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Robots Getting Rehab Patients Back on their Feet Faster

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SALT LAKE CITY, Utah (Ivanhoe Newswire) -- Almost 800,000 people suffer a stroke each year.

More than 250,000 people are living with a spinal cord injury.

Almost as many people will be diagnosed with a traumatic brain injury in 2021.

What do all of these people have in common?

Most of them will end up in rehab to help get their lives back to normal.

Now, a new type of robot is helping people get up on their feet and walking again.

28-year-old Joshua Naea was a powerhouse on the dance floor. And he kept dancing until a stroke swept him off his feet.

“My left side pretty much felt like it was sinking into the floor. Then I realized I couldn't move it at all,” shared Naea.

Fast forward six weeks and Naea is walking! The longest ZeroG gait and balance system in the country is what got Naea moving. Therapists use this track to help patients who have suffered everything from spinal cord injuries to bone fractures regain mobility and learn to walk again.

Randy Carson, a physical therapist with University of Utah Health, explained, “It's a robot that stays above you and then has a tethered line that goes down to a harness.”

Patients can re-learn how to stand, move, walk and climb stairs, all without fear of falling.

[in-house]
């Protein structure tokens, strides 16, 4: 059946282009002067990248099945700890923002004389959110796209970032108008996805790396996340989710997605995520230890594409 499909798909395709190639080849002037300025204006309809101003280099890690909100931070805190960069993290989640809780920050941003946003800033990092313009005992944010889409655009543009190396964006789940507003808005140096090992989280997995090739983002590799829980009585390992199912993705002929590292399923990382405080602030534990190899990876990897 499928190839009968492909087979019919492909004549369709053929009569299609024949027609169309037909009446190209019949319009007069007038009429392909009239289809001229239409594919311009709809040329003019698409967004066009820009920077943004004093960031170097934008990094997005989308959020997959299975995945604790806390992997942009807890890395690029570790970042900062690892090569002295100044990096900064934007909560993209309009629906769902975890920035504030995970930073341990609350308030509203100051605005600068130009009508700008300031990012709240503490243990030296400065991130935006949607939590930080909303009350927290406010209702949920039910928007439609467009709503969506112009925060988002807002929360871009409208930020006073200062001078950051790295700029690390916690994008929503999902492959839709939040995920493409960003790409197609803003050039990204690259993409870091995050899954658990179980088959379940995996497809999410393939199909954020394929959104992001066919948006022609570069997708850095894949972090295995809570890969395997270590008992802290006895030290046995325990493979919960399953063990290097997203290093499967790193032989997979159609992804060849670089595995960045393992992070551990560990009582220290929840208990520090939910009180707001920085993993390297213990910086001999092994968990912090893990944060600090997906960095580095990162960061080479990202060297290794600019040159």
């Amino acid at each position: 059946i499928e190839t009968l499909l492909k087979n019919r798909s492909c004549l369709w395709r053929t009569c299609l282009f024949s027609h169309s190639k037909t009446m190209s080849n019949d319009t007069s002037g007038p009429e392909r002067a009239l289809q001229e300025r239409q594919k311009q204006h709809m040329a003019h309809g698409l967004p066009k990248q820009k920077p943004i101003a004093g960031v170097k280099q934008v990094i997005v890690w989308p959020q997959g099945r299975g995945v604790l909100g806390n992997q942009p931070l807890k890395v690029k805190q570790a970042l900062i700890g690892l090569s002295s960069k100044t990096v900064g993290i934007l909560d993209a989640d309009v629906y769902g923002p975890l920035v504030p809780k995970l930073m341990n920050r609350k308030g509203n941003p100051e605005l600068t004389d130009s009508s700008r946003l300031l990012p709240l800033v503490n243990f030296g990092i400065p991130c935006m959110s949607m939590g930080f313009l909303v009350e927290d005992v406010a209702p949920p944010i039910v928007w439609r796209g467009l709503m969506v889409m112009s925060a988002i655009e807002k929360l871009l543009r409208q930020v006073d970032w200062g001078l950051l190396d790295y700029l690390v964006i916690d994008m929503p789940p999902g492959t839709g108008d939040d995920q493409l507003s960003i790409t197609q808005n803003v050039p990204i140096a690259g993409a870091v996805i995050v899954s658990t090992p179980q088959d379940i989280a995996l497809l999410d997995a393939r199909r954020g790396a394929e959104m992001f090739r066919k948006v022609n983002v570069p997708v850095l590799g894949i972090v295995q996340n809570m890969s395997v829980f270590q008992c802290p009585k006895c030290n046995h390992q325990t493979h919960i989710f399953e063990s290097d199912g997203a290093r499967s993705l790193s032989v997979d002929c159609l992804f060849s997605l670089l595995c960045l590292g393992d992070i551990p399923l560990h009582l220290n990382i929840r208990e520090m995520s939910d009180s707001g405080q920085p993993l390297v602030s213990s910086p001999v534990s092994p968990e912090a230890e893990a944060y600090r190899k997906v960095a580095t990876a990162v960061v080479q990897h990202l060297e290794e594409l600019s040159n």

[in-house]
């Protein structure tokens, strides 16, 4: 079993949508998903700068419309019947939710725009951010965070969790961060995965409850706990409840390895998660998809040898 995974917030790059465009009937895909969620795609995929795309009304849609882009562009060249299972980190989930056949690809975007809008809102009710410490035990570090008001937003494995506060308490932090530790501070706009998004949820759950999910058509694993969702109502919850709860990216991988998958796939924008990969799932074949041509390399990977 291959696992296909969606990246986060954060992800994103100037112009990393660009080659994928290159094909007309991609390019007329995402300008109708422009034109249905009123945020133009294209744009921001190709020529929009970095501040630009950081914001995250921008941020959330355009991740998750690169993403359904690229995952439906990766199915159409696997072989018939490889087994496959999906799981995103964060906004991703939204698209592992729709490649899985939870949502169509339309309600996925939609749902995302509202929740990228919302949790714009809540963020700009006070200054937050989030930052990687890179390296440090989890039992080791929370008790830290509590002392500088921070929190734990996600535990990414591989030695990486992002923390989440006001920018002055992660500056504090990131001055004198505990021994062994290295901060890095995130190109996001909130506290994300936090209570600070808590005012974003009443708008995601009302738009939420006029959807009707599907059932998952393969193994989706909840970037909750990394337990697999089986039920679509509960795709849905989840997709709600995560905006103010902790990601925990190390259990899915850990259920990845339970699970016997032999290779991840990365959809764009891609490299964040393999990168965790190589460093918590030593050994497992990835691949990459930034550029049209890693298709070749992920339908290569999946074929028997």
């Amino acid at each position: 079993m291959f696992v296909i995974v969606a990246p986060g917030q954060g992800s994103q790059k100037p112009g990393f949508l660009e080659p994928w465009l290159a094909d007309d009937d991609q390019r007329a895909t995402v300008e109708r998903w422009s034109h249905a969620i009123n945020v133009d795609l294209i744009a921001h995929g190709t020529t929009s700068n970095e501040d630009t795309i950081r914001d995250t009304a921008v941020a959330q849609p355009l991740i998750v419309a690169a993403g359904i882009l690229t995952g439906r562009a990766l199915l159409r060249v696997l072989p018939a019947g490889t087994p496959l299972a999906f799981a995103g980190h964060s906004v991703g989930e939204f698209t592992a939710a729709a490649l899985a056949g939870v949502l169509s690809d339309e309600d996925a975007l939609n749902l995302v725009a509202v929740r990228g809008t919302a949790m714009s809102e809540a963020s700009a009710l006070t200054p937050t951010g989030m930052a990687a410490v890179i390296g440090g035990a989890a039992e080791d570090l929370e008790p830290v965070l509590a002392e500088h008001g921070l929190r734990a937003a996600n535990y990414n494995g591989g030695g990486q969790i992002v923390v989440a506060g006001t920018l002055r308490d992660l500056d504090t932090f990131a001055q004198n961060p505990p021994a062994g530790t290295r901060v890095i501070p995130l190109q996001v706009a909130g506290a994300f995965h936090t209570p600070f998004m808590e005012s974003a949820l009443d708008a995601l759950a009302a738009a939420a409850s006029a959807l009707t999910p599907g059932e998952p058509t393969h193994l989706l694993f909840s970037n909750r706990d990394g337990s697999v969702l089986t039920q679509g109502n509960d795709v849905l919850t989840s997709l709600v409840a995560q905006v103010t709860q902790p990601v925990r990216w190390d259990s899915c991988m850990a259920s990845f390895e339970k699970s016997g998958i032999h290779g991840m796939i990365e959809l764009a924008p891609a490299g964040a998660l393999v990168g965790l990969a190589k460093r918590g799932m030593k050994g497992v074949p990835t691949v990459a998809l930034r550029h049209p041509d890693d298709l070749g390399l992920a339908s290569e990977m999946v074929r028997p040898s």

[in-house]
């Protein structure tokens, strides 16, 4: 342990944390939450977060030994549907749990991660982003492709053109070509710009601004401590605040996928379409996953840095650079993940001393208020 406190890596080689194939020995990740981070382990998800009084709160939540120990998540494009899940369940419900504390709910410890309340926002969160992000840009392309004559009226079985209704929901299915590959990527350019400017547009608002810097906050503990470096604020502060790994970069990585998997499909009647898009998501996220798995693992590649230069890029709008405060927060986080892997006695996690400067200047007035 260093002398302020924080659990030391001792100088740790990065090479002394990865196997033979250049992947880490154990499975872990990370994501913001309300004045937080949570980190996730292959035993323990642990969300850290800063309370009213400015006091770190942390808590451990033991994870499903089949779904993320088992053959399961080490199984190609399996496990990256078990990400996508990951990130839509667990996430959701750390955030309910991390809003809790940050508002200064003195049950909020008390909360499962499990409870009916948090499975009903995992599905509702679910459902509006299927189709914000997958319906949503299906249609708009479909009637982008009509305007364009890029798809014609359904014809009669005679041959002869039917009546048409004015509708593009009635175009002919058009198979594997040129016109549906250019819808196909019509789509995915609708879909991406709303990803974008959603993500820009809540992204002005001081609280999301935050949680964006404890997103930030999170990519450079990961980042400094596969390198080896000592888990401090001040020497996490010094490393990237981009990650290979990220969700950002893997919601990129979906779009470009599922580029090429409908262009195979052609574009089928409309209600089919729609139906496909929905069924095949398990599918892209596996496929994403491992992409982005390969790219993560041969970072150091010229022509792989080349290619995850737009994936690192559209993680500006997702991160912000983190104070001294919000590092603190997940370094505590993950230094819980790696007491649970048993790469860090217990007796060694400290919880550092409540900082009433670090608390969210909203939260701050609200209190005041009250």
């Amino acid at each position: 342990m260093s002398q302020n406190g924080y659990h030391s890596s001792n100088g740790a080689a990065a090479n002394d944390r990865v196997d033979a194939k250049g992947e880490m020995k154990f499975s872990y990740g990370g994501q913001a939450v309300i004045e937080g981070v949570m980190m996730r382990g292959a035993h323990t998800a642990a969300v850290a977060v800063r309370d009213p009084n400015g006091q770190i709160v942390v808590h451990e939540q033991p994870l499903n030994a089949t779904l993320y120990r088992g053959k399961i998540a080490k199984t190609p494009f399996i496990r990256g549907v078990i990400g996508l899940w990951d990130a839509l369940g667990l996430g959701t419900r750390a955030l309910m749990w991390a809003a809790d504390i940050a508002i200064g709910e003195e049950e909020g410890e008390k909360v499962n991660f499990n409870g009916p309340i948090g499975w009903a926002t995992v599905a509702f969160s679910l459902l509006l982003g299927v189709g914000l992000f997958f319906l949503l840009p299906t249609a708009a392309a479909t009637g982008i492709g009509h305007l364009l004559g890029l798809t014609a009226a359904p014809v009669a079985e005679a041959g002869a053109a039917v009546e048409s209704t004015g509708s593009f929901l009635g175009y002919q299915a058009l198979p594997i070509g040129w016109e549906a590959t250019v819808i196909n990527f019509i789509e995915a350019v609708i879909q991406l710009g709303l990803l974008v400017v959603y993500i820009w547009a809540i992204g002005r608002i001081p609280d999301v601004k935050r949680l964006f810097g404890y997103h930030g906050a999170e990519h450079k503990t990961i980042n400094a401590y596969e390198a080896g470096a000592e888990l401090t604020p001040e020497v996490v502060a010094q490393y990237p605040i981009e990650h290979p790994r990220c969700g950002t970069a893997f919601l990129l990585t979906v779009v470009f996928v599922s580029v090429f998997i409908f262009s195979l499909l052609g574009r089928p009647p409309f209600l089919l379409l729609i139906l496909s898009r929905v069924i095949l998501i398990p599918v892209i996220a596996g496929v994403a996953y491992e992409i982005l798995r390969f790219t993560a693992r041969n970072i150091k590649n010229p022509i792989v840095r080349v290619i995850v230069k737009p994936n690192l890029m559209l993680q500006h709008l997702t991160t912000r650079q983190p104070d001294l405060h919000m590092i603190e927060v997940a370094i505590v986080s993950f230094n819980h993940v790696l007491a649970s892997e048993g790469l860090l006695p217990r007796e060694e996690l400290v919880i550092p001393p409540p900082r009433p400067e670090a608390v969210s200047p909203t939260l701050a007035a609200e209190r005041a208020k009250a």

“It allows safety really for the therapist and the patient,” continued Carson.

“They put like seven straps on me. I feel pretty safe. And then they got me walking and it was awesome,” smiled Naea.

Therapists believe z-track helps people recover faster and gets them home several weeks sooner.

“I've been working in physical therapy well over 25 years and it's the best piece of equipment I've ever worked with hands down,” stated Carson.

It also gave Naea the boost of confidence he needed.

“I was like, okay. You know what? I can recover!” said Naea.

And get back out bustin’ some moves.

Rehab is changing. State-of-the-art technologies like this one are incorporating physical therapy into activities such as cooking and playing sports.

New research shows by improving rehab techniques, outcomes for spinal cord and head injury patients are improving, allowing many to leave the hospital by walking out the door, not in a wheelchair.

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Don Dwyer

Don Dwyer is a Morning Anchor/Reporter at WGEM.

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